Improving Care for the End of Life, Online Edition The Palliative Care Policy Center

Sourcebook : Improving Care for the End of Life : 3.1 Practices - Current, Better, Best

Nursing Home Resident Receiving Pain Medications, by Patient Age, Bernabei, et al., 1998.Most dying patients, in most settings, most of the time, are in pain or suffer other symptoms. In making baseline measures, many Breakthrough Series teams were surprised to find just how poorly their programs were doing - but this poor finding challenged groups to do better. The current state of pain management in most institutions in the country is far from ideal. In contrast, best practices enable clinicians to assess and alleviate most pain and other symptoms. When best practices are used, patients and families come to expect relief from suffering, not agony. By aiming for best and optimum practices, improvement teams can set goals for their patients, hospital wards or units, and institutions.

Practices in Managing Pain and Other Symptoms
  • Most often not assessed or monitored.
  • Routinely receive inadequate treatment (e.g., drugs and dosages).
  • Usually treated only after serious symptoms occurred, rather than as prevention.
  • Gaps and delays in treatment are agonizing and commonplace.
  • Major symptoms are presumed untreatable, though most can be relieved or reduced (pain, dyspnea, depression, anxiety, nausea, itching, insomnia, and so on).
  • No one is held accountable for shortcomings.
  • Patients and families expect severe symptoms and are grateful for any relief.
  • Misinterpretation of patient’s behavior as meaning “no pain,” (e.g., sleeping, not writhing, etc.).
  • Professionals and patients do not fully understand concepts such as addiction, tolerance, titration of doses, and management of opioid side effects.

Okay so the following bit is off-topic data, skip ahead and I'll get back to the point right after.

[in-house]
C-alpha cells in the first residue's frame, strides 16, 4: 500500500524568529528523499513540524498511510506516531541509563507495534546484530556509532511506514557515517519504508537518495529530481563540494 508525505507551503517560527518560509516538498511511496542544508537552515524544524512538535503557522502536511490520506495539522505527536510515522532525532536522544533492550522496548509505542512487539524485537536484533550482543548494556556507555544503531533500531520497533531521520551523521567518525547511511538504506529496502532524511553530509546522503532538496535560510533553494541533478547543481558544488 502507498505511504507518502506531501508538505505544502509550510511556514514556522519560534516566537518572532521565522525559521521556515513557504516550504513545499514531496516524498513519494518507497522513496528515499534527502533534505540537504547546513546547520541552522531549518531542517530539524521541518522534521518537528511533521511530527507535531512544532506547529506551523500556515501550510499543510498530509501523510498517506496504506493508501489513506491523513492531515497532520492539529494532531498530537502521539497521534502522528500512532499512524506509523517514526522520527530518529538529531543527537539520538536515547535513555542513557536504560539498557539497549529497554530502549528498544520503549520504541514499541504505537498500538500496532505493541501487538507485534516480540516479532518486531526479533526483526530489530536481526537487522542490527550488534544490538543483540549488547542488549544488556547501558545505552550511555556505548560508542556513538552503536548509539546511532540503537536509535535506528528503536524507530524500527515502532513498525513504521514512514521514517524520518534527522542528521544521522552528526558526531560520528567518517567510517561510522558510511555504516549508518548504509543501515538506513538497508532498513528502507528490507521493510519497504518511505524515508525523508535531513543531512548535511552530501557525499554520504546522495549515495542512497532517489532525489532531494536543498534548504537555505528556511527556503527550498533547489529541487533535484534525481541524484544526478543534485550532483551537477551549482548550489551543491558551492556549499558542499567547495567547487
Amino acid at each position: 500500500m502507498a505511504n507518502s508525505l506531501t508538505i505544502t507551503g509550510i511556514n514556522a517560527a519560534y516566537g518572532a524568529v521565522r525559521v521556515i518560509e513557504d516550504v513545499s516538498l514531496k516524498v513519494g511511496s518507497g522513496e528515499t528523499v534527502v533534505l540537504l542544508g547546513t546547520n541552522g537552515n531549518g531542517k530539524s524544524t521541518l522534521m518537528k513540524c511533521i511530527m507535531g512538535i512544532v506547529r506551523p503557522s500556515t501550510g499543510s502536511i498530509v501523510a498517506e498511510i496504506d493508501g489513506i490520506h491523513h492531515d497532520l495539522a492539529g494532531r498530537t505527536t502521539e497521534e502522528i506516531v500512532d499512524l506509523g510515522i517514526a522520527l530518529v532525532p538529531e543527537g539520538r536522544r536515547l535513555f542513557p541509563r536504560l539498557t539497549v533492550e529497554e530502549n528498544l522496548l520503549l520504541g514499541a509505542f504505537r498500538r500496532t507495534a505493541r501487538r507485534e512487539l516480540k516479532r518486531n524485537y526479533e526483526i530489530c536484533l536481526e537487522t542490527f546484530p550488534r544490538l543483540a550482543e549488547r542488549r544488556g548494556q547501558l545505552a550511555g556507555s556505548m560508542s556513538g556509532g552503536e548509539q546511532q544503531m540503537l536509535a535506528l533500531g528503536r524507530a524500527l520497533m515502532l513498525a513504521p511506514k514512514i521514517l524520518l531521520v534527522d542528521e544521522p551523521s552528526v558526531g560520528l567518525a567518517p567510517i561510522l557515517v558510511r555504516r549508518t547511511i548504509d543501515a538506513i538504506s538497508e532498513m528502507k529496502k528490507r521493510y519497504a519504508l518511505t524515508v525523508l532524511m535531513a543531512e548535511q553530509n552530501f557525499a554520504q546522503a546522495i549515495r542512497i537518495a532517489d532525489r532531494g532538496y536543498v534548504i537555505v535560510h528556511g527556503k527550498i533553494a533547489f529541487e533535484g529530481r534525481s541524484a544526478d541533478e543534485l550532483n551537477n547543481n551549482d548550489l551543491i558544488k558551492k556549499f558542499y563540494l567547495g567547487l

• Regulatory barriers (i.e., triplicate prescribing laws) create patient fears and affect physician prescribing practices.
  • Serious under treatment of neuropathic pain and lack of knowledge about adjuvant analgesics.
  • Pain and other symptoms assessed 100% of the time
  • WHO/APS/AHCPR guidelines for cancer pain followed
  • Low rate of orders for breakthrough pain--(repeated need for breakthrough symptoms triggers increased regular doses of pain medications)
  • Rescue dose always available
  • When pain is continuous, all opioids on regular dosing schedule
  • Patients and families control timing of dosing for breakthrough pain
  • Sufficient pain medication provided during medical procedures and transfers between units and facilities
  • Severe symptoms (e.g., on a 0 to 10 scale, pain greater than 3 requires intervention, and greater than 6 is an emergency) receive emergency response
  • Clinician performance routinely reviewed and shortcomings addressed
  • Attend to and manage predictable side effects
  • Educate patients and families about pain management
Better "Best"
  • Assess pain, depression, dyspnea, and anxiety on specified schedule (admission, change in status, and periodically) 100% of the time
  • Use all appropriate modalities, often on time-limited trials--including opioids, NSAIDS, adjuvant analgesics, physical therapy (apply heat and cold), massage therapy, behavioral techniques, hypnosis, steroids, neuroablative procedures, stimulants, and so on
  • Respond to severe symptoms as an emergency
  • Have skilled consultants readily available to patients in all settings (including ICU, hospital, nursing home, and home)
  • Create settings in which patients and loved ones expect competence, control, and comfort
  • During transfers between units or sites, never leave a patient in pain
  • There are routine care reviews and feedback opportunities for quality improvement, public education, and accreditation.

The following case study shows how one organization pinpointed institutional barriers to effective pain management, then used Plan-Do-Study-Act cycles to improve practice.

3.1.1 Case Study - St. Mary's Health Center
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This online version of the book Improving Care for the End of Life: A Sourcebook for Health Care Managers and Clinicians is provided with permission of Americans for Better Care of the Dying [ ] and Oxford University Press. All rights reserved.

For further information on quality improvement in end-of-life care visit The Palliative Care Policy Center [ ].

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